Best Stable Diffusion prompts and how to find them

Nikita Pavlichenko

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Recently, a new generation of generative AI models such as DALL-E 2 and Stable Diffusion has inundated the machine learning community with high-quality AI art. For some cool examples, just browse the website.

Images from

The most exciting thing about these models is the easy access. Now OpenAI has publicly released the DALL-E 2 API for everyone and Stable Diffusion is open-source and small enough that you can run it in Google Colab or even on your personal laptop.

However, if you want to generate high-quality images you need to do some prompt engineering. There are even special cookbooks that show how to construct a prompt correctly. For instance, there are many weird tricks that exploit specific properties of LAION-5B/OpenAI CLIP datasets such as adding keywords like “4k” or “trending on artstation” to the prompt that allow you to generate better images. Such keywords do work but it’s often counterintuitive which ones work best and how to combine them to get exciting pictures. Most users just try to search for ones that perform better on a single prompt and share their findings on Reddit and Discord servers.

In this post, I’m going to share the experience of the Toloka research team on automatic prompt engineering with human feedback. Long story short, we’ve developed an approach that employs a genetic optimization of different sets of keywords for Stable Diffusion where real human annotators compare pairs of images generated with different keywords and the algorithm optimizes these keywords to comply with preferences.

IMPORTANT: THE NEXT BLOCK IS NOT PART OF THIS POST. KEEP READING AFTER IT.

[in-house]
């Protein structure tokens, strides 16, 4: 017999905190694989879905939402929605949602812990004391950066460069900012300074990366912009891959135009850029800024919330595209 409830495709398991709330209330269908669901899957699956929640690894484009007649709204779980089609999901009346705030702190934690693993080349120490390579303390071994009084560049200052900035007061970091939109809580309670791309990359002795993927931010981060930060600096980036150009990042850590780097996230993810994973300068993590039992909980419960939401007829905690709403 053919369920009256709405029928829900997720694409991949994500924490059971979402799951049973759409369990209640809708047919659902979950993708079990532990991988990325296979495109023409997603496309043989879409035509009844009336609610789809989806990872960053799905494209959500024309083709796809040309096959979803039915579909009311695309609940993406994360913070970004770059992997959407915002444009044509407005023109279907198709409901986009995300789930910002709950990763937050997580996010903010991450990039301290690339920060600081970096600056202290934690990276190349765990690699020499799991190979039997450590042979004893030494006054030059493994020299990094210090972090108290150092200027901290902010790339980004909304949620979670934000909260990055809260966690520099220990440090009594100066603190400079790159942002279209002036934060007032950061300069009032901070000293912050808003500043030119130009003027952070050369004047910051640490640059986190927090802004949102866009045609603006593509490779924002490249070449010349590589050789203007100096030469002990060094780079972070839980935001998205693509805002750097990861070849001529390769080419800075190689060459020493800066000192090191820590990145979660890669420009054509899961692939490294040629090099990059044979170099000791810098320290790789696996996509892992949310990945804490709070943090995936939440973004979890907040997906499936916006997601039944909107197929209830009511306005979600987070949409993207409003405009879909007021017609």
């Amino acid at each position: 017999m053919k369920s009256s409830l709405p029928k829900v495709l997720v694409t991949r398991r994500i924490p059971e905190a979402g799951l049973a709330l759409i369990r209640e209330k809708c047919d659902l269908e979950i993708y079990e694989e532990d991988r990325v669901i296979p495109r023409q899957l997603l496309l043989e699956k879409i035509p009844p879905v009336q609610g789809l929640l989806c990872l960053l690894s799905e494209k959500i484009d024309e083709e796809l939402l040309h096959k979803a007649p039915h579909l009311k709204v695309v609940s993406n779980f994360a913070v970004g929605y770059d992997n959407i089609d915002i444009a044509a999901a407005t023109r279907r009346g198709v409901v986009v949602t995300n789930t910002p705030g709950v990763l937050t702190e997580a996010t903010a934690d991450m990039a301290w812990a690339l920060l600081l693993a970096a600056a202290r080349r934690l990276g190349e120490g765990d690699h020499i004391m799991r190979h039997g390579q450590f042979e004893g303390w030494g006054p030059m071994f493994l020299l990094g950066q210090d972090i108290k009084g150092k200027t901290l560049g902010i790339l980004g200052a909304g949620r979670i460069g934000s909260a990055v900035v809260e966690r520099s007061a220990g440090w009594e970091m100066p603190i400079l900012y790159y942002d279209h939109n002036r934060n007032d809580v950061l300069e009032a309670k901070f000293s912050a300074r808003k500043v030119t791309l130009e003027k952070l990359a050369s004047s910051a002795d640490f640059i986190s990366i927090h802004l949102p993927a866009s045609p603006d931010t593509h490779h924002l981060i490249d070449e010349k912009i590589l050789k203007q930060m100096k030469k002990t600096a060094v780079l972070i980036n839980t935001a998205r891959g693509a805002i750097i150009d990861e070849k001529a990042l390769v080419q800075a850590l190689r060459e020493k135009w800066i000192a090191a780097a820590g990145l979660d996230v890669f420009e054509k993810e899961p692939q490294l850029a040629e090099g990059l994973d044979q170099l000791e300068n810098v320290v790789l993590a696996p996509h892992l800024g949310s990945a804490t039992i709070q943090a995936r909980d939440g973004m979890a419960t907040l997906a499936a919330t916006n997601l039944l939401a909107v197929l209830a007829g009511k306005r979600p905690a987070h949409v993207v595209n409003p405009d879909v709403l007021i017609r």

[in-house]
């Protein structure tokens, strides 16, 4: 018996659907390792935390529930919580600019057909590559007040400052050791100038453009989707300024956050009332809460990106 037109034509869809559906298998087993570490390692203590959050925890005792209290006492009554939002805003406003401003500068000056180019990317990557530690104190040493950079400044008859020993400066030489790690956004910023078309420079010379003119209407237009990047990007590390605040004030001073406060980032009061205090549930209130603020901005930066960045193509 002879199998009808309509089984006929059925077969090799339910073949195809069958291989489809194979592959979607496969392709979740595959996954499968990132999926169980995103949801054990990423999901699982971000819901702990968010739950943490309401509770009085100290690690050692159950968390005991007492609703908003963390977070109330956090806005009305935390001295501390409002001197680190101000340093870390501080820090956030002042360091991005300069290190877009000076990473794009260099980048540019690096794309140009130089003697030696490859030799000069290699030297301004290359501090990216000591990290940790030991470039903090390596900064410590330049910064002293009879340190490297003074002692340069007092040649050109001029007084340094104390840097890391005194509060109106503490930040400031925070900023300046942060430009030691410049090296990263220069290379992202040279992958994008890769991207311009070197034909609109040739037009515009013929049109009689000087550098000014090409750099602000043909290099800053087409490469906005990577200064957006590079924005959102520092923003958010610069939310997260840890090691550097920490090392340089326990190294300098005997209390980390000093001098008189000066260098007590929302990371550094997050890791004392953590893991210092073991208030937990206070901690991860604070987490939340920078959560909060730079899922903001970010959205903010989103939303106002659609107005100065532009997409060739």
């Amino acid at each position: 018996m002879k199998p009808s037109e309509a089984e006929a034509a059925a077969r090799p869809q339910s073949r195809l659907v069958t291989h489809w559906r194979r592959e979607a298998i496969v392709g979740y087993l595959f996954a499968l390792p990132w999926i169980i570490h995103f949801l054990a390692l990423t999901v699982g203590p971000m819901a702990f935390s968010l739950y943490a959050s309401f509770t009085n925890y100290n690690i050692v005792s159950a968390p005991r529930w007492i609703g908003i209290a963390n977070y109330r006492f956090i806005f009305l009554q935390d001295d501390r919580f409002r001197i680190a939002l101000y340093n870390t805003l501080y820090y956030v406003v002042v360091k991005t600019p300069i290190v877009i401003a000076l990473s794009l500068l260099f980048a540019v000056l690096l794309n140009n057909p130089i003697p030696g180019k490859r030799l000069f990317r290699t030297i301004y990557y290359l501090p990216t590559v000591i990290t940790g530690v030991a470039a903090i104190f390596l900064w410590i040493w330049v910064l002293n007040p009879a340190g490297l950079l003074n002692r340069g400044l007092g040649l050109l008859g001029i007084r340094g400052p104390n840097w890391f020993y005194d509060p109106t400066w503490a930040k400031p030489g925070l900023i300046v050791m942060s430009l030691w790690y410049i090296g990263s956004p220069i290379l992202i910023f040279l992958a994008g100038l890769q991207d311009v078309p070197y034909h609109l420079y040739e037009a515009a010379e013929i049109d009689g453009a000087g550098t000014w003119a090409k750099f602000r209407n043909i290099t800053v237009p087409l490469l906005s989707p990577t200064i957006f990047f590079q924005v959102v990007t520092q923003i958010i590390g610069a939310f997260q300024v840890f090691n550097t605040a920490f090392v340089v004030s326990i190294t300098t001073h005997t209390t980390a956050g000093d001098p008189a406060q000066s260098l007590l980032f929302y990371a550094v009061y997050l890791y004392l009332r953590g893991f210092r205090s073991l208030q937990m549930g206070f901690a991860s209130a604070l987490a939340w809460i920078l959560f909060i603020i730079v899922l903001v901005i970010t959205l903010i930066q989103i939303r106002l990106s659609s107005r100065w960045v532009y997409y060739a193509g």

Why it looks like web search quality evaluation

To provide a better understanding of our approach, let’s consider the following example. Imagine we want to build a really good website generator that produces websites that are ranked in top positions in Google for most of the queries (don’t do this in real life — it’s just search spam). This means that our site generator needs to produce websites that are more relevant (or just better) than other websites that try to appear on the search result page for the same queries.

This problem is quite similar to the one we want to solve with image generators. We have some image descriptions in mind (concepts) and we want to produce the best images showing these concepts. We might think of image descriptions as queries and our images as websites. In other words, we want to find keywords that rank generated images in top positions if we sort them by user preference.

Why is this analogy relevant? Because there are established methods for evaluating website relevancy, and we can apply them to solve our problem.


In search relevance evaluation we collect some buckets of queries for testing the quality of the search results. In our case, it means we need to find some concepts that are representative enough with different setups, orientations, styles, etc.

We decided to browse, Stable Diffusion Discord, and Reddit to find concepts that real users feed into Stable Diffusion. We’ve divided them into ten categories: portraits, buildings, animals, interiors, landscapes, and other. For each category, we took 10 image descriptions for training and 2 for testing (to stay within our annotation budget). For example, “A portrait painting of Daenerys Targaryen queen” goes into the portrait category.

Now let’s move on to how we evaluate different combinations of keywords. Assume we want to know which one of “4k 8k”, “trending on artstation, colorful background”, and “4k unreal engine” is the best.